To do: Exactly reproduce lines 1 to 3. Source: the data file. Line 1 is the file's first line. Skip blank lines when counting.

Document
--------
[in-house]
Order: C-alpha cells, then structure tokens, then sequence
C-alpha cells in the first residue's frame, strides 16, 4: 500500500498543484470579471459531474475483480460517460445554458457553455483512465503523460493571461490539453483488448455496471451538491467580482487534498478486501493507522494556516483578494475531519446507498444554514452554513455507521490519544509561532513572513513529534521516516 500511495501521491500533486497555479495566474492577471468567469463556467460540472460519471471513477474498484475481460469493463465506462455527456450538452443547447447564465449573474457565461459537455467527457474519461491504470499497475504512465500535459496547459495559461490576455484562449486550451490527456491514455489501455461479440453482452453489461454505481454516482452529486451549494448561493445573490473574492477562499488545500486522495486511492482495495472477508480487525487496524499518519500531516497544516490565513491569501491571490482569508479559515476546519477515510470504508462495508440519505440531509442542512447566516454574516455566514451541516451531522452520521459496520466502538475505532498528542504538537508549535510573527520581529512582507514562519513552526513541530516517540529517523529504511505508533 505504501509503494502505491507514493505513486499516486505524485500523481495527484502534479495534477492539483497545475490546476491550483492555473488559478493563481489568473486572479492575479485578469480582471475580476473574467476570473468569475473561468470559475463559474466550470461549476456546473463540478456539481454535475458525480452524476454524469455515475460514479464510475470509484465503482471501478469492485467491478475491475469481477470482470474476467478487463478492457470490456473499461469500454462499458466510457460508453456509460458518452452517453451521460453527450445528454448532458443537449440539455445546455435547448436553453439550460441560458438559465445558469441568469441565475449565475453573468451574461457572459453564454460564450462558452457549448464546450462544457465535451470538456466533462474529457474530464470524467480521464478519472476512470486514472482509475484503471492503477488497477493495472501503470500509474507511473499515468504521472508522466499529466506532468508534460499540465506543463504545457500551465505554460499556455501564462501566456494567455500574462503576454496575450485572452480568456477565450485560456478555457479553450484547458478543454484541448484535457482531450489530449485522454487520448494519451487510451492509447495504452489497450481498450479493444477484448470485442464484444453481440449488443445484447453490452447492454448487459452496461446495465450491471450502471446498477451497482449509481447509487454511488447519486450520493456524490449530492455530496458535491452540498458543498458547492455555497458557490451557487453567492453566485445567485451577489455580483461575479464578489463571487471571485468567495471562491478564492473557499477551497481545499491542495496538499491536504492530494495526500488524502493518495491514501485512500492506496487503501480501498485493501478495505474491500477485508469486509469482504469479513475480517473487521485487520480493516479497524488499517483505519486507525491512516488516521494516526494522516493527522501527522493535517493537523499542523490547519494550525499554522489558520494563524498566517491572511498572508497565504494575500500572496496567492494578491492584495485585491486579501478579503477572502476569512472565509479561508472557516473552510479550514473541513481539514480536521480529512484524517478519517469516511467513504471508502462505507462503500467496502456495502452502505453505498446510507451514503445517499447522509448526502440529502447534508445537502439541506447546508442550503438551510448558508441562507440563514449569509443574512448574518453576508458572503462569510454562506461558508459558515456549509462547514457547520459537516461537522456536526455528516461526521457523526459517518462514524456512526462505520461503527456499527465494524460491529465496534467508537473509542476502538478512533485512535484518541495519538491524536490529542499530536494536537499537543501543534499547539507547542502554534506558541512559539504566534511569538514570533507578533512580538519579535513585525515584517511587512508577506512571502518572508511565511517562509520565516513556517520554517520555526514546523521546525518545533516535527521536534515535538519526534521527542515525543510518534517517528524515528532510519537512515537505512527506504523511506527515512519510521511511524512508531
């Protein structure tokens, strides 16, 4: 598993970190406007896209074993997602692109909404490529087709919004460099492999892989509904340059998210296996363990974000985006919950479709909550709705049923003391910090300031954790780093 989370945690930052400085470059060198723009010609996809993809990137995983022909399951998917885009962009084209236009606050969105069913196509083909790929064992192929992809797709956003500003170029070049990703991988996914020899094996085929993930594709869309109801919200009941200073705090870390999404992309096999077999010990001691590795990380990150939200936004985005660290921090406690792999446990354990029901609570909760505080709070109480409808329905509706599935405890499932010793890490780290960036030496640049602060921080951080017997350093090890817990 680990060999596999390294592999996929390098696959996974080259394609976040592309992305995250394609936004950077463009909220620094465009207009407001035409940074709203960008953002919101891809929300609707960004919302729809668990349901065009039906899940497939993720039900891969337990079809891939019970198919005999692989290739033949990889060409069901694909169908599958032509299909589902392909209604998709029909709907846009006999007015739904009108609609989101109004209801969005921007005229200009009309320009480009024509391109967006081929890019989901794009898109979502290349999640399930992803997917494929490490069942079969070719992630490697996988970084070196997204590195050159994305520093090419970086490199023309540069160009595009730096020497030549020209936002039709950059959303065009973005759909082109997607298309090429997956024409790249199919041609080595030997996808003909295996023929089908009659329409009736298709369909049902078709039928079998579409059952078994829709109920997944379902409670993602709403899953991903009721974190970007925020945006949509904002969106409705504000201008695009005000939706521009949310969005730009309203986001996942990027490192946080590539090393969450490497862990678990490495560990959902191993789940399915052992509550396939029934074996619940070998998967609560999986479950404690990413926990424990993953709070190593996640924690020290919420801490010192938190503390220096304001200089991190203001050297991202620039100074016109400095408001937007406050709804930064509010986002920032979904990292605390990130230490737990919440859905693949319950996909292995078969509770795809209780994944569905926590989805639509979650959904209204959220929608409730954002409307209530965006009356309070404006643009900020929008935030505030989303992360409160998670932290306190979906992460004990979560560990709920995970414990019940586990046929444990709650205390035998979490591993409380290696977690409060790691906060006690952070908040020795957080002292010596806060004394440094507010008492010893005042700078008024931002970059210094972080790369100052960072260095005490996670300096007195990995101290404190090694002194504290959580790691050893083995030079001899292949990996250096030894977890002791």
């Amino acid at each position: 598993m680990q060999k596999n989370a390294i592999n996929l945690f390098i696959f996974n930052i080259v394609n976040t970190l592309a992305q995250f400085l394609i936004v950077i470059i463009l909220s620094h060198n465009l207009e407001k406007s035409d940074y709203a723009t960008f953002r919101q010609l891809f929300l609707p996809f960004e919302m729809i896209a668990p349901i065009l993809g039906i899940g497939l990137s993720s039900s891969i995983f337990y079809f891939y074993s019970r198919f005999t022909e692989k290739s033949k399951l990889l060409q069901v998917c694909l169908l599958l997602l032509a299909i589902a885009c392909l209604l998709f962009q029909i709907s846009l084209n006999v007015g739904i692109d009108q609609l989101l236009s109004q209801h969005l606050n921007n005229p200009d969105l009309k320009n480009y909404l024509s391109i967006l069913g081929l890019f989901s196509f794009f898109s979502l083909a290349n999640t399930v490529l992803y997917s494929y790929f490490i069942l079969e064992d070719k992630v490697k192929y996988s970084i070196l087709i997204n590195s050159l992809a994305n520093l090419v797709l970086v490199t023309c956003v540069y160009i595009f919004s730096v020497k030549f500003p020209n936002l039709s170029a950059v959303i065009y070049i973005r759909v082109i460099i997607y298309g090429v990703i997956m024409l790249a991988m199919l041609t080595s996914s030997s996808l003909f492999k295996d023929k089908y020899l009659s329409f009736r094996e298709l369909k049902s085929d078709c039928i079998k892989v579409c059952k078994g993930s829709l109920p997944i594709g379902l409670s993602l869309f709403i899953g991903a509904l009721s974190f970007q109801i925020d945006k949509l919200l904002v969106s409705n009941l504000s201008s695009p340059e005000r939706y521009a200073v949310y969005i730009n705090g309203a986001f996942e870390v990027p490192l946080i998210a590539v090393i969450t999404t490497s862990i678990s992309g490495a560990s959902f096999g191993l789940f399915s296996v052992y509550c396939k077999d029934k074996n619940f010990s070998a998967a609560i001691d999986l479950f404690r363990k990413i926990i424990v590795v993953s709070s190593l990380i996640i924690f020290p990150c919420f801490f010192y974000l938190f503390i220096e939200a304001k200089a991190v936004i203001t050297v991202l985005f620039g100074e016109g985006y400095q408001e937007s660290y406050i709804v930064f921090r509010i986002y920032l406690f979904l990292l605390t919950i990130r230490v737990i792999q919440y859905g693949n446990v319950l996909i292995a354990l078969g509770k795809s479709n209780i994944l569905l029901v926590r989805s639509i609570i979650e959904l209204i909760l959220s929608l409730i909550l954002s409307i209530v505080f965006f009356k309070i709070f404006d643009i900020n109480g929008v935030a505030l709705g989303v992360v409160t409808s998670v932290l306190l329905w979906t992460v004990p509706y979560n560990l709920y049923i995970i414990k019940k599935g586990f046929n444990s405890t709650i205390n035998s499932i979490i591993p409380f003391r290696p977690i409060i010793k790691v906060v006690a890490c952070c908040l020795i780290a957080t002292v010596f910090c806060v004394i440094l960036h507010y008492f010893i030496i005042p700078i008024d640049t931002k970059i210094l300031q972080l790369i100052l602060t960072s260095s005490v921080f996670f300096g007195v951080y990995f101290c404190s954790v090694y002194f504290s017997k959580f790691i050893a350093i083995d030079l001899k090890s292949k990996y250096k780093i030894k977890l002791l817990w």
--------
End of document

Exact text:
[in-house]
Order: C-alpha cells, then structure tokens, then sequence
C-alpha cells in the first residue's frame, strides 16, 4: 500500500498543484470579471459531474475483480460517460445554458457553455483512465503523460493571461490539453483488448455496471451538491467580482487534498478486501493507522494556516483578494475531519446507498444554514452554513455507521490519544509561532513572513513529534521516516 500511495501521491500533486497555479495566474492577471468567469463556467460540472460519471471513477474498484475481460469493463465506462455527456450538452443547447447564465449573474457565461459537455467527457474519461491504470499497475504512465500535459496547459495559461490576455484562449486550451490527456491514455489501455461479440453482452453489461454505481454516482452529486451549494448561493445573490473574492477562499488545500486522495486511492482495495472477508480487525487496524499518519500531516497544516490565513491569501491571490482569508479559515476546519477515510470504508462495508440519505440531509442542512447566516454574516455566514451541516451531522452520521459496520466502538475505532498528542504538537508549535510573527520581529512582507514562519513552526513541530516517540529517523529504511505508533 505504501509503494502505491507514493505513486499516486505524485500523481495527484502534479495534477492539483497545475490546476491550483492555473488559478493563481489568473486572479492575479485578469480582471475580476473574467476570473468569475473561468470559475463559474466550470461549476456546473463540478456539481454535475458525480452524476454524469455515475460514479464510475470509484465503482471501478469492485467491478475491475469481477470482470474476467478487463478492457470490456473499461469500454462499458466510457460508453456509460458518452452517453451521460453527450445528454448532458443537449440539455445546455435547448436553453439550460441560458438559465445558469441568469441565475449565475453573468451574461457572459453564454460564450462558452457549448464546450462544457465535451470538456466533462474529457474530464470524467480521464478519472476512470486514472482509475484503471492503477488497477493495472501503470500509474507511473499515468504521472508522466499529466506532468508534460499540465506543463504545457500551465505554460499556455501564462501566456494567455500574462503576454496575450485572452480568456477565450485560456478555457479553450484547458478543454484541448484535457482531450489530449485522454487520448494519451487510451492509447495504452489497450481498450479493444477484448470485442464484444453481440449488443445484447453490452447492454448487459452496461446495465450491471450502471446498477451497482449509481447509487454511488447519486450520493456524490449530492455530496458535491452540498458543498458547492455555497458557490451557487453567492453566485445567485451577489455580483461575479464578489463571487471571485468567495471562491478564492473557499477551497481545499491542495496538499491536504492530494495526500488524502493518495491514501485512500492506496487503501480501498485493501478495505474491500477485508469486509469482504469479513475480517473487521485487520480493516479497524488499517483505519486507525491512516488516521494516526494522516493527522501527522493535517493537523499542523490547519494550525499554522489558520494563524498566517491572511498572508497565504494575500500572496496567492494578491492584495485585491486579501478579503477572502476569512472565509479561508472557516473552510479550514473541513481539514480536521480529512484524517478519517469516511467513504471508502462505507462503500467496502456495502452502505453505498446510507451514503445517499447522509448526502440529502447534508445537502439541506447546508442550503438551510448558508441562507440563514449569509443574512448574518453576508458572503462569510454562506461558508459558515456549509462547514457547520459537516461537522456536526455528516461526521457523526459517518462514524456512526462505520461503527456499527465494524460491529465496534467508537473509542476502538478512533485512535484518541495519538491524536490529542499530536494536537499537543501543534499547539507547542502554534506558541512559539504566534511569538514570533507578533512580538519579535513585525515584517511587512508577506512571502518572508511565511517562509520565516513556517520554517520555526514546523521546525518545533516535527521536534515535538519526534521527542515525543510518534517517528524515528532510519537512515537505512527506504523511506527515512519510521511511524512508531